Employees who complain of discrimination must show that the employer has taken some substantive action that materially affects the terms and conditions of their employment. For years, federal courts have struggled with drawing the line as to what adverse employment actions by the employer rise to the level of actionable discrimination under Title VII. Last week, in Howard v. Walgreen Co., the Eleventh Court of Appeals concluded that an oral warning about unexcused absences alone is not an adverse employment action.
The plaintiff in this case was an African-American pharmacist who missed several days of work due to illness. He alleged that his supervisor left him a voicemail message claiming that the plaintiff had not followed call-in procedures, and that his job was in jeopardy as a result. He filed suit, claiming that the warning was motivated by the supervisor's hostility toward him due to his race, and in retaliation for his prior opposition to such behavior.
The Eleventh Circuit reversed a jury verdict for the plaintiff. The court concluded that regardless of the supervisor's motivation for making the warning, a voicemail message threatening the plaintiff's employment fell well short of an adverse employment action under Title VII. The plaintiff was not terminated, demoted or even actually reprimanded. His discrimination and retaliation claims failed as a matter of law.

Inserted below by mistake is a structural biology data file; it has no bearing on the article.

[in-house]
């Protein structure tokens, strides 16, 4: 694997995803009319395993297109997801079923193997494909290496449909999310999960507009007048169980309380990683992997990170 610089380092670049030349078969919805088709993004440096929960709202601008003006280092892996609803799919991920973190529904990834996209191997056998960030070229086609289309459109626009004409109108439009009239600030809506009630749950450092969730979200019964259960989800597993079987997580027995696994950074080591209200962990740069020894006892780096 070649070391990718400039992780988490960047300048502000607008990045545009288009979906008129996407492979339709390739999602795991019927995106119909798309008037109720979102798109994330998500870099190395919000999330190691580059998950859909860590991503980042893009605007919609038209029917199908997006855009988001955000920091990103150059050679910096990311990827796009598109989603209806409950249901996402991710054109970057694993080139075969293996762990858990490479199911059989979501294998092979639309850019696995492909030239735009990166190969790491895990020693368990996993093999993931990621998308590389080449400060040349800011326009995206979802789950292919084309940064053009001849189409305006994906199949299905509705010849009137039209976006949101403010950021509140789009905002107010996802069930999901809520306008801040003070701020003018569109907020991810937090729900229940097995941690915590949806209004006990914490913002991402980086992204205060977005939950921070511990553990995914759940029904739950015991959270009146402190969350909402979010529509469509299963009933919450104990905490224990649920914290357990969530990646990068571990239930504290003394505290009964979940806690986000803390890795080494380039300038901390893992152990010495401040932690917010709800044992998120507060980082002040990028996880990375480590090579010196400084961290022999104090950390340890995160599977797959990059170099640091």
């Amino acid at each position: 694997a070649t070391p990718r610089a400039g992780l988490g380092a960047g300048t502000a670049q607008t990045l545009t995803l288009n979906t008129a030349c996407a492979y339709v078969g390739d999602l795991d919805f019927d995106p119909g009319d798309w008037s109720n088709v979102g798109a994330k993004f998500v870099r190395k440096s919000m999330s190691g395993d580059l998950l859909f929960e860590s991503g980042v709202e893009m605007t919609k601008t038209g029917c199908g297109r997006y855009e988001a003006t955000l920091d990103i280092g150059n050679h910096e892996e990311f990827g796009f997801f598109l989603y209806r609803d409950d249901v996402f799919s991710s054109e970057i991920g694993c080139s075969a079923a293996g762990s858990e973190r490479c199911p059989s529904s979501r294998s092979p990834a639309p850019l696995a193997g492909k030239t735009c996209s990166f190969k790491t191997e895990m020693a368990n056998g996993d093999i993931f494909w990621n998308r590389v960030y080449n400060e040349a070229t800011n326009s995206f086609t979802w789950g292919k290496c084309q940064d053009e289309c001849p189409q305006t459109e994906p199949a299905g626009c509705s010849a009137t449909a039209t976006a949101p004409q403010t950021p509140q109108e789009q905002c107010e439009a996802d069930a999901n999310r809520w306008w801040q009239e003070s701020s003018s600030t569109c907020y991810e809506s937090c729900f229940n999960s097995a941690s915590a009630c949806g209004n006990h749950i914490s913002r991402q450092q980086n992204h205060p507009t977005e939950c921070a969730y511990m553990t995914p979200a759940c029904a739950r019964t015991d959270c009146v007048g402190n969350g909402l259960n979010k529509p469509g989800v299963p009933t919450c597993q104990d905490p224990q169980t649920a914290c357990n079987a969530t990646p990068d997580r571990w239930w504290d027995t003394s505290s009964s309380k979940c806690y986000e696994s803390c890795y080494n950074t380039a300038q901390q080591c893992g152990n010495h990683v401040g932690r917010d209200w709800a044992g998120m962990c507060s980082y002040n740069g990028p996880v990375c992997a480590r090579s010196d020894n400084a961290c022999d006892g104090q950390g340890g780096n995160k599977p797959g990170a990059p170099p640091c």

Not everything that an employee views as negative rises to the level of an adverse employment action under Title VII. To proceed with a claim of discrimination or retaliation, the plaintiff must demonstrate an objectively reasonable belief that the claimed discrimination resulted in some material impact on their employment status.